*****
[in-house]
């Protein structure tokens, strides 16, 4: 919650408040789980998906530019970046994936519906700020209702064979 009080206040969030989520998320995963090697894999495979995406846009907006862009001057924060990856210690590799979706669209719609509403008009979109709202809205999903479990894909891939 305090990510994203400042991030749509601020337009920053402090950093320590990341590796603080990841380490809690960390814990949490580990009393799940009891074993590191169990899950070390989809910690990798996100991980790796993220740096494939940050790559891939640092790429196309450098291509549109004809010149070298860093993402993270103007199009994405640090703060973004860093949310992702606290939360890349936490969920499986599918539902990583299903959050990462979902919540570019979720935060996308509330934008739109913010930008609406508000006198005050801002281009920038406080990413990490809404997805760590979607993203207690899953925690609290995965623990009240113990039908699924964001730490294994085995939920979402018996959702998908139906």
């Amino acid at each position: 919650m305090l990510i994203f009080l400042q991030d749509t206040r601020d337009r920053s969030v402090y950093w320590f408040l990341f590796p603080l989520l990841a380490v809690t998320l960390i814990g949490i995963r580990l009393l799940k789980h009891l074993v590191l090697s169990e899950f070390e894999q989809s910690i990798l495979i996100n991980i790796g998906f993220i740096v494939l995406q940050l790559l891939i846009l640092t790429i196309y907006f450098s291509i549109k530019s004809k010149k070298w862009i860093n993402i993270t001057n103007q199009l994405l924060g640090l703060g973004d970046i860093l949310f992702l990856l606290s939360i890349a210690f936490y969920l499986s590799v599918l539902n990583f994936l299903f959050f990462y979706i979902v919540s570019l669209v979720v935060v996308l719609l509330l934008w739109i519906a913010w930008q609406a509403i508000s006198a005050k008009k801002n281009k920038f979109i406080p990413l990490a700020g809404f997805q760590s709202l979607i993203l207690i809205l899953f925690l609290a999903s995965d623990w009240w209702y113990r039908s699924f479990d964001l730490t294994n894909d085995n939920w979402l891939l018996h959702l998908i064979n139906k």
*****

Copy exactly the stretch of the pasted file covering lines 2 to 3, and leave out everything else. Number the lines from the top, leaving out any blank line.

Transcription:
């Protein structure tokens, strides 16, 4: 919650408040789980998906530019970046994936519906700020209702064979 009080206040969030989520998320995963090697894999495979995406846009907006862009001057924060990856210690590799979706669209719609509403008009979109709202809205999903479990894909891939 305090990510994203400042991030749509601020337009920053402090950093320590990341590796603080990841380490809690960390814990949490580990009393799940009891074993590191169990899950070390989809910690990798996100991980790796993220740096494939940050790559891939640092790429196309450098291509549109004809010149070298860093993402993270103007199009994405640090703060973004860093949310992702606290939360890349936490969920499986599918539902990583299903959050990462979902919540570019979720935060996308509330934008739109913010930008609406508000006198005050801002281009920038406080990413990490809404997805760590979607993203207690899953925690609290995965623990009240113990039908699924964001730490294994085995939920979402018996959702998908139906």
């Amino acid at each position: 919650m305090l990510i994203f009080l400042q991030d749509t206040r601020d337009r920053s969030v402090y950093w320590f408040l990341f590796p603080l989520l990841a380490v809690t998320l960390i814990g949490i995963r580990l009393l799940k789980h009891l074993v590191l090697s169990e899950f070390e894999q989809s910690i990798l495979i996100n991980i790796g998906f993220i740096v494939l995406q940050l790559l891939i846009l640092t790429i196309y907006f450098s291509i549109k530019s004809k010149k070298w862009i860093n993402i993270t001057n103007q199009l994405l924060g640090l703060g973004d970046i860093l949310f992702l990856l606290s939360i890349a210690f936490y969920l499986s590799v599918l539902n990583f994936l299903f959050f990462y979706i979902v919540s570019l669209v979720v935060v996308l719609l509330l934008w739109i519906a913010w930008q609406a509403i508000s006198a005050k008009k801002n281009k920038f979109i406080p990413l990490a700020g809404f997805q760590s709202l979607i993203l207690i809205l899953f925690l609290a999903s995965d623990w009240w209702y113990r039908s699924f479990d964001l730490t294994n894909d085995n939920w979402l891939l018996h959702l998908i064979n139906k």